By Mark F. Kluger and William H. Healey
New Jersey’s Governor recently established a task force, like New York’s, to crack down on what he calls wage theft, but is really the use of independent contractors. Although misclassification is not new, the Governor is, and he claims that the state loses over $500 million in taxes annually as a result of companies paying workers as independent contractors rather than as employees. Ironically, this effort is inconsistent with the thriving gig economy in which many workers strive to avoid employment in favor of independent work. Get with the times Phil!
For those unfamiliar with the legal stuff, the classification of a worker as an employee or independent contractor is not made by mutual decision, it is controlled by law. New Jersey follows what is oddly called the ABC Test, which makes no sense because none of the 3 criteria start with A, B or C, so who came up that creative name? The 3 criteria which establish independence are that the worker (1) is free from the company’s direct control in performing services; (2) performs work different from the company’s typical business or outside its place of business; and (3) is engaged in an independently established business; or as we like to call it, the 1,2, 3 Test. If the worker’s relationship with the company fails to meet any one of these criteria, the state classifies them as an employee and requires the employer to pay any back withholding taxes, premiums for Unemployment, Disability and Workers’ Compensation insurance.
The feds will also pile on for taxes and Social Security/FICA contributions. And the feds, well they have their own test known as the “economic realities test,” which the IRS and federal Department of Labor use to come after employers. That test examines primarily whether the worker is economically dependent on the company, the degree of control and the relative permanence of the relationship.
The most critical element under the NJ and fed tests is control. If the company controls when, where and how the worker does the work, an employment relationship is usually found.
Although the NJ DOL conducts random audits, investigations usually ensue when the job ends, either because the project is over or the worker is terminated and applies for Unemployment benefits, or the worker cannot work for health reasons and seeks Temporary Disability benefits which, of course, are not available to a non-employee. We may see even more of this confusion with workers mistakenly seeking paid sick time under NJ’s new earned sick leave law. The penalties for misclassification can be steep. Misclassification under New Jersey’s workers’ comp law, for example, includes a penalty of $5,000 for every 10-days of misclassification.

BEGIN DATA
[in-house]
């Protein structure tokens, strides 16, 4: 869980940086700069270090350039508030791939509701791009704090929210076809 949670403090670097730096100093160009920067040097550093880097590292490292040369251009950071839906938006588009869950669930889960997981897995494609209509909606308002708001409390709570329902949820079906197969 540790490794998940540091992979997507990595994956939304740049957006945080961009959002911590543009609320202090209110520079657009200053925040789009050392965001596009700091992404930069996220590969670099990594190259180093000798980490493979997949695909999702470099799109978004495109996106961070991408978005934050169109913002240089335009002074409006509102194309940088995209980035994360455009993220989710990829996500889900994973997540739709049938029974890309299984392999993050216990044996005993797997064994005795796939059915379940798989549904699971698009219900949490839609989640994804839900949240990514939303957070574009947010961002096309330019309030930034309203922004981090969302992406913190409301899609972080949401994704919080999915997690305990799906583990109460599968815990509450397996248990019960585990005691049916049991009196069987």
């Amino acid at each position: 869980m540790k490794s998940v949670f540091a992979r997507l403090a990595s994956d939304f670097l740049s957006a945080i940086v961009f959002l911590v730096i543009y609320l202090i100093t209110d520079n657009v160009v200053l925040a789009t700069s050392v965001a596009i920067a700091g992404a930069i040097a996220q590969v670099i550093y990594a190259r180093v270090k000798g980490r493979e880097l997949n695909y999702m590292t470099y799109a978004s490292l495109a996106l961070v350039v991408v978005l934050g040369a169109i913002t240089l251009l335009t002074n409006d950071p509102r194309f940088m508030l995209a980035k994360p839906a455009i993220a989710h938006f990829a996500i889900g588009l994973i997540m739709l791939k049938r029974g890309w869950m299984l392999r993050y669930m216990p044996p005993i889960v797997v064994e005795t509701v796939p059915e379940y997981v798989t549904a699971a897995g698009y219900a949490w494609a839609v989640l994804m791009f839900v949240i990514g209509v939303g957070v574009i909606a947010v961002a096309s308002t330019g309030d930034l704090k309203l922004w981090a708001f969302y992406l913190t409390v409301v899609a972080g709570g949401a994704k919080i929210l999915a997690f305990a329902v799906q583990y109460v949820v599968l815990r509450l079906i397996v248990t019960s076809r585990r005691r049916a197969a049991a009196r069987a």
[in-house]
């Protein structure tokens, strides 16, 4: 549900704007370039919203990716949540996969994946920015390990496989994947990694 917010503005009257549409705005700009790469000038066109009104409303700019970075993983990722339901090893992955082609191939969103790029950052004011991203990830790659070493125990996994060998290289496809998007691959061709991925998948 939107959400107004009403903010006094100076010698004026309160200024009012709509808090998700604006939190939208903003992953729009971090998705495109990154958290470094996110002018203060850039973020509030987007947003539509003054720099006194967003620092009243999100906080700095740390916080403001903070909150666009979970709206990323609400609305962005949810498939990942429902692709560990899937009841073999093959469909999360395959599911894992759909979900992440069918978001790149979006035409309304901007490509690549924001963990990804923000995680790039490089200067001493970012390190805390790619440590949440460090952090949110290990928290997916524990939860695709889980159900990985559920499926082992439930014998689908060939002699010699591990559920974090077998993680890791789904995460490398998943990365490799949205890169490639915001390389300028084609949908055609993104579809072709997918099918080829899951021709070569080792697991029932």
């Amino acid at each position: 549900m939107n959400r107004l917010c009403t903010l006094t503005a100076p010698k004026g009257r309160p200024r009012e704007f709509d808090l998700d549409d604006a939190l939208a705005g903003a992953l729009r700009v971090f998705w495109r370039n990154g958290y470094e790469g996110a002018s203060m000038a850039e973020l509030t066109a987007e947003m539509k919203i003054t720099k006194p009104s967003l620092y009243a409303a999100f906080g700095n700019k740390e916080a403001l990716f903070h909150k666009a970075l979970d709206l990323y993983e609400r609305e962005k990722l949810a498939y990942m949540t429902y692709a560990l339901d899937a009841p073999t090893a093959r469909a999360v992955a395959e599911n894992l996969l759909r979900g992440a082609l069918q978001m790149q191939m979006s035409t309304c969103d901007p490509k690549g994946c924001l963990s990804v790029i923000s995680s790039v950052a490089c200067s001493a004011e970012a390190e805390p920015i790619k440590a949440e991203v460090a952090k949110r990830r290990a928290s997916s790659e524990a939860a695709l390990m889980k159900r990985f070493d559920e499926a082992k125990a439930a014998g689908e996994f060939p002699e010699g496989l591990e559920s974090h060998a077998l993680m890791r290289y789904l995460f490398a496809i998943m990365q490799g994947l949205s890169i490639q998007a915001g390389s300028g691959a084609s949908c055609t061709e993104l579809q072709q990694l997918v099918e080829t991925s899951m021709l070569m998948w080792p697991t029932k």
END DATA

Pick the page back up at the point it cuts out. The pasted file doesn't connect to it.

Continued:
In the spirit of the season, a state appellate court not long ago sent the NJ DOL packing on its effort to fine a fireworks company more than $30,000 for allegedly misclassifying pyrotechnicians. Happy freaking Independence Day to you too! Not surprisingly, 80% of the company’s work occurs in the week of July 4th. While the company has several full-time W-2 employees who work the shows, it hires roughly 100 others to run displays statewide. According to the court, the owners testified that most of those pyrotechnicians have other full-time jobs “including doctors, teachers, firefighters, and policemen.” Notice what profession is not included, mercifully. At least now we know what happened to those kids we used to call “pyros” in the old neighborhood. Thankfully, the court reversed the DOL finding under the 1,2,3 Test that the pyros worked outside the control of the company. Specifically, the court ruled that these workers were independent contractors because they were given the fireworks and dispersed all over the state with no supervision; worked literally outside the office or plant of the company; and had their own businesses or sources of income, which the court said is not required to be part of the same industry (meaning that they did not need to have a pyrotechnician business to satisfy the third criteria).
More than ever, it’s time be concerned about the validity of your independent contractor relationships. Despite that grand finale by the court in the pyrotechnicians case, the DOLs (state and federal) and the IRS will not stop investigating these classification issues. All employers must stay on top of the best means for classification of workers in order to avoid the costly consequences of an audit. Let us know if you need us to review these relationships.